Are we all under too much pressure to get projects in and working as quickly as possible, or can we just not be bothered doing a really careful, precise job any more? Or is there some fundamental lack of understanding of how things work starting to permeate our industry?
Tell you why I ask. I was looking through some forums the other day for some ‘real-world’ experiences to do with accelerating virtual desktop sessions over WAN links.
The ICA protocol used for the Citrix VDI solution that my customer had deployed does compression and encryption by default, but several WAN optimiser vendors recommend turning this off so that their optimisers can do their own compression. There are pros and cons to this, particularly round supportability, and I was trying to find out what other people were doing.
Anyway, that’s sort of beside the point. As is the way with Internet searches, I got sidetracked. I’d been searching on ICA port numbers, and ended up on a discussion area to do with firewalls. Someone was having problems getting their VDI sessions to work. And the response: “ try just enabling ports 1494, 2598 and 1604 on the firewall, plus 2512 & 2513 and maybe 2897”.
I have an alternative, rather radical solution. How about actually looking on the firewall logs to see what is being blocked first? Or, perish the thought, plugging in a network analyser and looking at the VDI traffic to figure out what ports (and address ranges) you really do need to let through? Or understanding what all these ports are used for (for instance while 1494 is used for normal ICA session communication, if you enable CGP for session reliability, it changes to use 2598, so do you need both?). Rather than just opening up any and all ports that just might have something to do with ICA?
The more rules on a firewall, the more work it has to do. And the greater the chance of error. And the more ports you open up, the less secure it is. And it’s just sloppy—yes, you may get your application to work, but it’s just not a good job. I do know of a company (honestly—I’ve seen the config) which has a Cisco firewall with the immortal line ‘permit ip any any’ in its firewall rules.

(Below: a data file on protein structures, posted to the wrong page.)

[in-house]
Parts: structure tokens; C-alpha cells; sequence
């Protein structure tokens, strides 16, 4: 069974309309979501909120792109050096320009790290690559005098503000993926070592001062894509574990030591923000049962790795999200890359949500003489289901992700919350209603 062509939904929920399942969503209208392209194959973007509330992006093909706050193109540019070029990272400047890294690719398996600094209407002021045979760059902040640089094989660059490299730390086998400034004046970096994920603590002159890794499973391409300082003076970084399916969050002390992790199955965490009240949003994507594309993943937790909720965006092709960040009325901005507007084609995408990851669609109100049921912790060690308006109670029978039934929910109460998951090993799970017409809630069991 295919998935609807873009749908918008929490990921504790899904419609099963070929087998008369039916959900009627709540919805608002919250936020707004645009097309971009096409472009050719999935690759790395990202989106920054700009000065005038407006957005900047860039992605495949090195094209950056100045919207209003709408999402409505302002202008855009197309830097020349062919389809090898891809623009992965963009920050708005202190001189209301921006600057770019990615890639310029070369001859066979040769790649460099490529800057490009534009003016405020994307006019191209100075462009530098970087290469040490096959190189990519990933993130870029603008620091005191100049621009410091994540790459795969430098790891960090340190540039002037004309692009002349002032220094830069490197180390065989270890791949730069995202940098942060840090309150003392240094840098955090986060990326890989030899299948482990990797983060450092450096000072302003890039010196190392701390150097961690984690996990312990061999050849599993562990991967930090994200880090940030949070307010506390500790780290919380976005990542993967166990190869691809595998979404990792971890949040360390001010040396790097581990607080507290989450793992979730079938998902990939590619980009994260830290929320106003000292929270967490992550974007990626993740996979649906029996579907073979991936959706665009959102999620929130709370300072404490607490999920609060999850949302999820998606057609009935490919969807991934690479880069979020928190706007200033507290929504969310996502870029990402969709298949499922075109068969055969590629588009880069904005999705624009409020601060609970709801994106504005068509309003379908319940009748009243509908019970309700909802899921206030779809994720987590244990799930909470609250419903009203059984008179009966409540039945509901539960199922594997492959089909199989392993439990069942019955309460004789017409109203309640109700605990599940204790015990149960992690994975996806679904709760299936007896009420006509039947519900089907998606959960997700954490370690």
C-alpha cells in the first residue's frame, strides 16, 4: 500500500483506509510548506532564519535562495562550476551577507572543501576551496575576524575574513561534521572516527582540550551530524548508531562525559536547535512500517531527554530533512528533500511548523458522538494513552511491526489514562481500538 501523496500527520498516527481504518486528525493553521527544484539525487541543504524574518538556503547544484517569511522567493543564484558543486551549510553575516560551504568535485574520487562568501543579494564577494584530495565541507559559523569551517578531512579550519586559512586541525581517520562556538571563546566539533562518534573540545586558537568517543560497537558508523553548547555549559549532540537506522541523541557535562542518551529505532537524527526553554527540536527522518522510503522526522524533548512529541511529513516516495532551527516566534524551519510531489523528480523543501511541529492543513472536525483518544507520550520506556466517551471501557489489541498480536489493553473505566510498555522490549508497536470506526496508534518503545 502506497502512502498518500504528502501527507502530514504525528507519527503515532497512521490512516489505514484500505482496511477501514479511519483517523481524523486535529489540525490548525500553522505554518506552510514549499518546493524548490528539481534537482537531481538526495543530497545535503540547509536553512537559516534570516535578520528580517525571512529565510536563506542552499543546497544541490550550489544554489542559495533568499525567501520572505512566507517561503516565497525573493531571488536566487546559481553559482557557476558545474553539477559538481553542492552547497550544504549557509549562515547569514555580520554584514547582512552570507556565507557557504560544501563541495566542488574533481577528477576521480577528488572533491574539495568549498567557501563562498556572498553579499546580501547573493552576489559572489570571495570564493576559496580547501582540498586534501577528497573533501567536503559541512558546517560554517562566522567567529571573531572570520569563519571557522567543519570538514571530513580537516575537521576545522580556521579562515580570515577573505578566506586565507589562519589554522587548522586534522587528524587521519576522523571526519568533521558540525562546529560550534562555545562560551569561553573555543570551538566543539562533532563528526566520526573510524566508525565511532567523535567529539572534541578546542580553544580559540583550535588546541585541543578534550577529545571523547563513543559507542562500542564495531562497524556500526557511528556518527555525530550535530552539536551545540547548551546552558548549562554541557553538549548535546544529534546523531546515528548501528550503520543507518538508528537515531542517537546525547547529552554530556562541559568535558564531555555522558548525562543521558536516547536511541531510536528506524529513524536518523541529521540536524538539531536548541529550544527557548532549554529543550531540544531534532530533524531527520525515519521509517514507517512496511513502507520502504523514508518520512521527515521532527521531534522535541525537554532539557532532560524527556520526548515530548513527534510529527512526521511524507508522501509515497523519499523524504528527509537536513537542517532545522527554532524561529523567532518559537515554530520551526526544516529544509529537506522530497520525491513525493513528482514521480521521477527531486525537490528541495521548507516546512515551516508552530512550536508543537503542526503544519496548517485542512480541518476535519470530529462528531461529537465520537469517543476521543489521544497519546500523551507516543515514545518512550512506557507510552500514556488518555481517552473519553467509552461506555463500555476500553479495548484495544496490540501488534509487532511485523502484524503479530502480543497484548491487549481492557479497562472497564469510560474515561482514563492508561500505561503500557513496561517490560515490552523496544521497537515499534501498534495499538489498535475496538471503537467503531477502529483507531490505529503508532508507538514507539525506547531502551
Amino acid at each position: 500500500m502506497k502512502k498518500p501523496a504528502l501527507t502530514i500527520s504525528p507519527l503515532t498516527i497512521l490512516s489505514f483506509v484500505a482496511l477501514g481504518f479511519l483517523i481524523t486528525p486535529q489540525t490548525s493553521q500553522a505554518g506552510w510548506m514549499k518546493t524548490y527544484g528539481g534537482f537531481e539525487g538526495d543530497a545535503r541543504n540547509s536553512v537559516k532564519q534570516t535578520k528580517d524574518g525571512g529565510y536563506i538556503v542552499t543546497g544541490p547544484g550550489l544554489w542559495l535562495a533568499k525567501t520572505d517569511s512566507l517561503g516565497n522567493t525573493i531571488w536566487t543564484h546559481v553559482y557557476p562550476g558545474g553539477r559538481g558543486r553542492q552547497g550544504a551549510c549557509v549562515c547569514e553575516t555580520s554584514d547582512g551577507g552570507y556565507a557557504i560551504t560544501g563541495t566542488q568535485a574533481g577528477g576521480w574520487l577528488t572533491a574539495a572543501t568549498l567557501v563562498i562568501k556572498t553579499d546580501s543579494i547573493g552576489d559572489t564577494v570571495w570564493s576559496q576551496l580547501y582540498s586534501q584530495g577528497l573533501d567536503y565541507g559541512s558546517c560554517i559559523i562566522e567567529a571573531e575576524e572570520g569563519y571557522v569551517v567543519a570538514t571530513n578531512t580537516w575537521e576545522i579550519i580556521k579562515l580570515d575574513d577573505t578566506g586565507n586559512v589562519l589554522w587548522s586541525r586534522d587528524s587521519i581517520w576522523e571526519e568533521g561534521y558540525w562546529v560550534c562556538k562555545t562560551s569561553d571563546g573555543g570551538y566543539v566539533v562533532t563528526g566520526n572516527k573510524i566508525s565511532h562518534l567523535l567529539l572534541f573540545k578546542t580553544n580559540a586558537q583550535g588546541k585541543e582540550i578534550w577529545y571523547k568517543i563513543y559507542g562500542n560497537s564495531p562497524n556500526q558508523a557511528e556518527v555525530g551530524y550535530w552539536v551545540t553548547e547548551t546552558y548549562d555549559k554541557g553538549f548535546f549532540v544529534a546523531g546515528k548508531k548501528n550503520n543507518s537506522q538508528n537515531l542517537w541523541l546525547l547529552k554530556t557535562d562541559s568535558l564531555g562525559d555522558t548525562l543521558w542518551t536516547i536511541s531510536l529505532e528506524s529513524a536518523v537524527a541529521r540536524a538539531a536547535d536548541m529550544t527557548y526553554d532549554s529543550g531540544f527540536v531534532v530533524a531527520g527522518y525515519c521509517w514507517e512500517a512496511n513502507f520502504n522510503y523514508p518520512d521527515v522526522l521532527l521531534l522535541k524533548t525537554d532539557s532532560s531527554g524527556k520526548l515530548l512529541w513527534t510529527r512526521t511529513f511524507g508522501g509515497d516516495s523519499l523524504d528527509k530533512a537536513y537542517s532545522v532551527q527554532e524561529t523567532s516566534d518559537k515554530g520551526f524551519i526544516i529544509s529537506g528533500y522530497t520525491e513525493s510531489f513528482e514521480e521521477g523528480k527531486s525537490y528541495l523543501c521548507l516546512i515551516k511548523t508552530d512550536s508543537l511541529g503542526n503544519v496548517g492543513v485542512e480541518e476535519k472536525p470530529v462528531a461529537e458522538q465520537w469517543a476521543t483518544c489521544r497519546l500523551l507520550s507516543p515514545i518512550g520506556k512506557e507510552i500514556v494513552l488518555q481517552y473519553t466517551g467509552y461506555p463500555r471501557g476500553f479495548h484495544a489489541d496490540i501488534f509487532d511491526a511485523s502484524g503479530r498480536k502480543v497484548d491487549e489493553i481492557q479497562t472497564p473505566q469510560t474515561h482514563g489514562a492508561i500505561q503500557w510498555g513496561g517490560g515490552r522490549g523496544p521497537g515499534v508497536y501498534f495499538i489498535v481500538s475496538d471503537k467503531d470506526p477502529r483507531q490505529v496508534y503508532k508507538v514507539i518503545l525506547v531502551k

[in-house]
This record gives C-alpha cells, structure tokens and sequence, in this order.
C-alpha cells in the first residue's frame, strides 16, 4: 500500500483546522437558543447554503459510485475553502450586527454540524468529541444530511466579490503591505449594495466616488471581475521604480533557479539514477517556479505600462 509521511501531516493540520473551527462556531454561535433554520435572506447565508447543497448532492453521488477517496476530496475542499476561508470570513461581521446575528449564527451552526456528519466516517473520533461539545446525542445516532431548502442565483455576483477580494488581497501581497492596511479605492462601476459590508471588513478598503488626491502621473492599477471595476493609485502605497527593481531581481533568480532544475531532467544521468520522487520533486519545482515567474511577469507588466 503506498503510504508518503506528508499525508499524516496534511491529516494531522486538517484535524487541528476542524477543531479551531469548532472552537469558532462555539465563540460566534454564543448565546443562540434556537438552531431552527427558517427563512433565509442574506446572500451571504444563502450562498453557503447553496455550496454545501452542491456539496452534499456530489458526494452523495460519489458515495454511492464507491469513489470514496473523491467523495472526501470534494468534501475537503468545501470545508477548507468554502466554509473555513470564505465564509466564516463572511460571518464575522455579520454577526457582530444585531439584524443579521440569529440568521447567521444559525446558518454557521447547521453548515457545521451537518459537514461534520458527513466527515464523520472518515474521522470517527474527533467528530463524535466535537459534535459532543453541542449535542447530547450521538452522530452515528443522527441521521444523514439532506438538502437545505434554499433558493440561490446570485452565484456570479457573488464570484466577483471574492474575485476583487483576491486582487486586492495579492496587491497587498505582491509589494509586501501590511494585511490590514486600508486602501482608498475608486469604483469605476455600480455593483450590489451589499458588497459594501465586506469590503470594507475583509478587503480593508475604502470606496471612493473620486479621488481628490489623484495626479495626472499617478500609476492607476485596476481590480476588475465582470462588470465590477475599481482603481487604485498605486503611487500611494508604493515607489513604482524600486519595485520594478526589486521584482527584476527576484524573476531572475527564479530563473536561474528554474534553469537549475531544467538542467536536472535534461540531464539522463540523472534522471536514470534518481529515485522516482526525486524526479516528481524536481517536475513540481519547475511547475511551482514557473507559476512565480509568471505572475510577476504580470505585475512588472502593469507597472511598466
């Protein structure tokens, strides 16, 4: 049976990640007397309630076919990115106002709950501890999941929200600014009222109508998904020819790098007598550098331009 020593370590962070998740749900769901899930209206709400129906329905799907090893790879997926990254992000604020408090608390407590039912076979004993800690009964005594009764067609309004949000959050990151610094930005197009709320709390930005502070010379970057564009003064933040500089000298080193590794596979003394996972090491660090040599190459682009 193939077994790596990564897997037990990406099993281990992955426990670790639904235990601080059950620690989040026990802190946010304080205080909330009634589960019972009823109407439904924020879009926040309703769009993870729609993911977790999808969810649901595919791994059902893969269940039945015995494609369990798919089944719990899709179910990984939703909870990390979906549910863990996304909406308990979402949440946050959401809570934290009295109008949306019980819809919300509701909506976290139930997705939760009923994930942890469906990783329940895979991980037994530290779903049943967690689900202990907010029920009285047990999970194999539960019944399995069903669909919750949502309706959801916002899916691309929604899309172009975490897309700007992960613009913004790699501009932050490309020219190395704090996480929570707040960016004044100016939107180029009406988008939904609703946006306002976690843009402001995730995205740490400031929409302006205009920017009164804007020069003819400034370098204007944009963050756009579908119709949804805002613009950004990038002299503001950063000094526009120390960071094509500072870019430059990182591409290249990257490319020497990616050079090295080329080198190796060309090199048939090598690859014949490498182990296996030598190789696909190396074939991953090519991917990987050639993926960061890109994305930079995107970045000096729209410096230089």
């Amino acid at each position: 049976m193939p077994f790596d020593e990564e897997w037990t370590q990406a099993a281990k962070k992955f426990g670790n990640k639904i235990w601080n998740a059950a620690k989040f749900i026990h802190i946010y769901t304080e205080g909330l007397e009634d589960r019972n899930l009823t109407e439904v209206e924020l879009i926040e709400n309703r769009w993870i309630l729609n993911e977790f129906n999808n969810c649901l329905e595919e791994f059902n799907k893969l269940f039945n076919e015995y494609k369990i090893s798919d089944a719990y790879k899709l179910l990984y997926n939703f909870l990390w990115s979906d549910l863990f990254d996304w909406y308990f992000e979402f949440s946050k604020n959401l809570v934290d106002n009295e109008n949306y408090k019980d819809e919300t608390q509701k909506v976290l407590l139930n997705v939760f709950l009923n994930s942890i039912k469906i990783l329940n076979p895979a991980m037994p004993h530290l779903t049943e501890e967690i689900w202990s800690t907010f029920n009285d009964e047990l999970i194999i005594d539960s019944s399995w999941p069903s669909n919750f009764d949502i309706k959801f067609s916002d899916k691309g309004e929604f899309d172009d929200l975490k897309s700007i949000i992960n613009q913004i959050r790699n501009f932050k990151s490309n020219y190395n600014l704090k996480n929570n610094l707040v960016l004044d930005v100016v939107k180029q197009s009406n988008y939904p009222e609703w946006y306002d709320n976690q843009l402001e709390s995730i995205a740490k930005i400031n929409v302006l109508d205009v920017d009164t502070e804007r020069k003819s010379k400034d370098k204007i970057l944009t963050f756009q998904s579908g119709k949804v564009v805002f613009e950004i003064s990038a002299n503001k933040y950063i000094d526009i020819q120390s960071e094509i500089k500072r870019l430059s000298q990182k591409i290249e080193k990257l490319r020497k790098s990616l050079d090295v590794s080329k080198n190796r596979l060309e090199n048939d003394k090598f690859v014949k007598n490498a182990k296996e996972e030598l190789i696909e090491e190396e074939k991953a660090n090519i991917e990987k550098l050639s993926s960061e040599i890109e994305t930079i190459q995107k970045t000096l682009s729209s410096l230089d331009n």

You might as well disconnect it and sell it on eBay—at least you’d save the electricity cost—for all the good that box is doing. But the rules had got “too long and complicated” and they were having problems with some applications. Now they all worked fine
Then there was the company I did some work with a while back that also had a problem getting an application to work through a firewall. They had no idea what ports the application used—so the network guys configured a tunnel between the two routers either side of the firewall, poked all the traffic through that and got the firewall guys to allow all tunnelled traffic through, thereby merrily bypassing all the firewall security. They were quite chuffed at their cleverness.
Although for sheer inventiveness, I had to take my hat off (in a horrified way) to the guys who took bypassing to a whole new level and just plugged a cable in between two routers either side of a firewall and routed their traffic through that instead of going through the firewall, so they didn’t have to keep asking the firewall team to make changes.
Are all of these examples of pressure of work? The application must work, so the end justifies the means? Surely we can do better than this. Even if it’s not causing a security risk (which it is), shouldn’t we be able to take the time to do a job we can be justifiably proud of?